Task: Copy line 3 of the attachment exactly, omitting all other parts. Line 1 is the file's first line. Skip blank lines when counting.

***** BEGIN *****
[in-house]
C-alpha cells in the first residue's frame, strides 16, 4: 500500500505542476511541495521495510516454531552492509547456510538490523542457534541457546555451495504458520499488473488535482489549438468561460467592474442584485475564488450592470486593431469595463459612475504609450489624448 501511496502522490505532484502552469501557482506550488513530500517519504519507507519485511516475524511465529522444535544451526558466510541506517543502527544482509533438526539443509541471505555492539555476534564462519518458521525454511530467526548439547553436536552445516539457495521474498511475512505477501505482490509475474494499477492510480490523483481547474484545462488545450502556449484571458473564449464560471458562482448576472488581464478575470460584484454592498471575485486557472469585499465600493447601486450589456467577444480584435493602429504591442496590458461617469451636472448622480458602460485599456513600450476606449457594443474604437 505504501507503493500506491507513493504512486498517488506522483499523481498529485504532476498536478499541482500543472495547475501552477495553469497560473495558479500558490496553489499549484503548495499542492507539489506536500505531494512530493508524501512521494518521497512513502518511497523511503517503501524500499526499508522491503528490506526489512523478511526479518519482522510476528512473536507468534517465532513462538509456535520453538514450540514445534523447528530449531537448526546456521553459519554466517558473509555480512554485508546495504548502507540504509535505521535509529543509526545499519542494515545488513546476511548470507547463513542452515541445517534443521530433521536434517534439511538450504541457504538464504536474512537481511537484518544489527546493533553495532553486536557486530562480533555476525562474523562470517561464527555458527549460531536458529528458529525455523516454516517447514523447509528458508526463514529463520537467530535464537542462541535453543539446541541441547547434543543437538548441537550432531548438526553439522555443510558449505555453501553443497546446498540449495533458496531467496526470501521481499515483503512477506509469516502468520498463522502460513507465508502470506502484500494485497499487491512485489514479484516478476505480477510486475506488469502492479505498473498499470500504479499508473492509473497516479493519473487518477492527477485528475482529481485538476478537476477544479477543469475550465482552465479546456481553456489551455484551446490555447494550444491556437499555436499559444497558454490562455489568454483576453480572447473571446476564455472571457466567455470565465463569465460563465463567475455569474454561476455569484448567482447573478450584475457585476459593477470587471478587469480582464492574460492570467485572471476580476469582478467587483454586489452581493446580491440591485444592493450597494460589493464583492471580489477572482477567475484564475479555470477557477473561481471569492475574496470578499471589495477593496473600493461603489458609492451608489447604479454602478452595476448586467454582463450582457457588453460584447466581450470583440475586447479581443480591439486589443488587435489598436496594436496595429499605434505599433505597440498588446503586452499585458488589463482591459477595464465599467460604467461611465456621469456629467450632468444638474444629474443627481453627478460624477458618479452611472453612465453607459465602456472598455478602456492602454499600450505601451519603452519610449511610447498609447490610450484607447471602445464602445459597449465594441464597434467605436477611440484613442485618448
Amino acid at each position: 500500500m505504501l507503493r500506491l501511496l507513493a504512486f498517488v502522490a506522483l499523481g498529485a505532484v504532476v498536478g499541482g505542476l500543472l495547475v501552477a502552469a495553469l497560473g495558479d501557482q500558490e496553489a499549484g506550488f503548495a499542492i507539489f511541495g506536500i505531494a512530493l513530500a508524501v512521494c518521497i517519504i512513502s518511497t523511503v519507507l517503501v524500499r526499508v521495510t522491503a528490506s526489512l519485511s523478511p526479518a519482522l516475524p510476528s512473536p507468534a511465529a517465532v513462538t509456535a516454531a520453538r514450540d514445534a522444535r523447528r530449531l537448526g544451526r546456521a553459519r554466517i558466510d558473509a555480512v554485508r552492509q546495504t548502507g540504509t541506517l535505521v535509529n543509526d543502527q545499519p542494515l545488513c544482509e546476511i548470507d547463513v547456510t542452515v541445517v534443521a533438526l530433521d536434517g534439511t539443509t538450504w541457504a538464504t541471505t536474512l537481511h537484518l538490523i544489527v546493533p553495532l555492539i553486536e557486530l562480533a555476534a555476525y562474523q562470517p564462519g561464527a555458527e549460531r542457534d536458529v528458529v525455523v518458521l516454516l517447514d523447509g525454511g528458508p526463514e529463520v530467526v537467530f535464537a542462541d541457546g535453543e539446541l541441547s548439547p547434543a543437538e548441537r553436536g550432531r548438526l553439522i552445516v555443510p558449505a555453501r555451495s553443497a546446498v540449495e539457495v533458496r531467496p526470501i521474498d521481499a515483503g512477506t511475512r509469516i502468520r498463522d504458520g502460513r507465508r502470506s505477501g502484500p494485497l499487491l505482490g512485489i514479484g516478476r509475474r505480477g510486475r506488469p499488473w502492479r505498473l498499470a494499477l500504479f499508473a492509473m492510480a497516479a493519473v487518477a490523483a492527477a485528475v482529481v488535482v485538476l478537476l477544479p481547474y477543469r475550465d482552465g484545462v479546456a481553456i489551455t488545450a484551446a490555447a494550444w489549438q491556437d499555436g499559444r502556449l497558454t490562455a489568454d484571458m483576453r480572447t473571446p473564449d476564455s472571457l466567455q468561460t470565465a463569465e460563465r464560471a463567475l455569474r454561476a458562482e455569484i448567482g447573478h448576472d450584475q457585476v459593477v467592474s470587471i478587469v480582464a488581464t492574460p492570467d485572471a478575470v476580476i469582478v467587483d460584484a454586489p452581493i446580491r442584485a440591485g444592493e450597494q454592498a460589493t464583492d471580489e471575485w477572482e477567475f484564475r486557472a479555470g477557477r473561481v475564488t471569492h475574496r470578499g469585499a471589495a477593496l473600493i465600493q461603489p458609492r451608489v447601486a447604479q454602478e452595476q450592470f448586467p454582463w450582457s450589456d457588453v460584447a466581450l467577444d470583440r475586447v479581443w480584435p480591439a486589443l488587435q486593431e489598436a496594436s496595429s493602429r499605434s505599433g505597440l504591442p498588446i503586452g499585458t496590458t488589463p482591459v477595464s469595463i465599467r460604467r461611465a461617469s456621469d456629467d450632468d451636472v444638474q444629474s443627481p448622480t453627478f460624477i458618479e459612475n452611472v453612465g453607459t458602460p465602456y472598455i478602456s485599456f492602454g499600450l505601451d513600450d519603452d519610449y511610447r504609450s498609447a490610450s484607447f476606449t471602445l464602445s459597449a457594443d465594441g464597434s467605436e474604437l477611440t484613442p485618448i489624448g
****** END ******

Amino acid at each position: 500500500m505504501l507503493r500506491l501511496l507513493a504512486f498517488v502522490a506522483l499523481g498529485a505532484v504532476v498536478g499541482g505542476l500543472l495547475v501552477a502552469a495553469l497560473g495558479d501557482q500558490e496553489a499549484g506550488f503548495a499542492i507539489f511541495g506536500i505531494a512530493l513530500a508524501v512521494c518521497i517519504i512513502s518511497t523511503v519507507l517503501v524500499r526499508v521495510t522491503a528490506s526489512l519485511s523478511p526479518a519482522l516475524p510476528s512473536p507468534a511465529a517465532v513462538t509456535a516454531a520453538r514450540d514445534a522444535r523447528r530449531l537448526g544451526r546456521a553459519r554466517i558466510d558473509a555480512v554485508r552492509q546495504t548502507g540504509t541506517l535505521v535509529n543509526d543502527q545499519p542494515l545488513c544482509e546476511i548470507d547463513v547456510t542452515v541445517v534443521a533438526l530433521d536434517g534439511t539443509t538450504w541457504a538464504t541471505t536474512l537481511h537484518l538490523i544489527v546493533p553495532l555492539i553486536e557486530l562480533a555476534a555476525y562474523q562470517p564462519g561464527a555458527e549460531r542457534d536458529v528458529v525455523v518458521l516454516l517447514d523447509g525454511g528458508p526463514e529463520v530467526v537467530f535464537a542462541d541457546g535453543e539446541l541441547s548439547p547434543a543437538e548441537r553436536g550432531r548438526l553439522i552445516v555443510p558449505a555453501r555451495s553443497a546446498v540449495e539457495v533458496r531467496p526470501i521474498d521481499a515483503g512477506t511475512r509469516i502468520r498463522d504458520g502460513r507465508r502470506s505477501g502484500p494485497l499487491l505482490g512485489i514479484g516478476r509475474r505480477g510486475r506488469p499488473w502492479r505498473l498499470a494499477l500504479f499508473a492509473m492510480a497516479a493519473v487518477a490523483a492527477a485528475v482529481v488535482v485538476l478537476l477544479p481547474y477543469r475550465d482552465g484545462v479546456a481553456i489551455t488545450a484551446a490555447a494550444w489549438q491556437d499555436g499559444r502556449l497558454t490562455a489568454d484571458m483576453r480572447t473571446p473564449d476564455s472571457l466567455q468561460t470565465a463569465e460563465r464560471a463567475l455569474r454561476a458562482e455569484i448567482g447573478h448576472d450584475q457585476v459593477v467592474s470587471i478587469v480582464a488581464t492574460p492570467d485572471a478575470v476580476i469582478v467587483d460584484a454586489p452581493i446580491r442584485a440591485g444592493e450597494q454592498a460589493t464583492d471580489e471575485w477572482e477567475f484564475r486557472a479555470g477557477r473561481v475564488t471569492h475574496r470578499g469585499a471589495a477593496l473600493i465600493q461603489p458609492r451608489v447601486a447604479q454602478e452595476q450592470f448586467p454582463w450582457s450589456d457588453v460584447a466581450l467577444d470583440r475586447v479581443w480584435p480591439a486589443l488587435q486593431e489598436a496594436s496595429s493602429r499605434s505599433g505597440l504591442p498588446i503586452g499585458t496590458t488589463p482591459v477595464s469595463i465599467r460604467r461611465a461617469s456621469d456629467d450632468d451636472v444638474q444629474s443627481p448622480t453627478f460624477i458618479e459612475n452611472v453612465g453607459t458602460p465602456y472598455i478602456s485599456f492602454g499600450l505601451d513600450d519603452d519610449y511610447r504609450s498609447a490610450s484607447f476606449t471602445l464602445s459597449a457594443d465594441g464597434s467605436e474604437l477611440t484613442p485618448i489624448g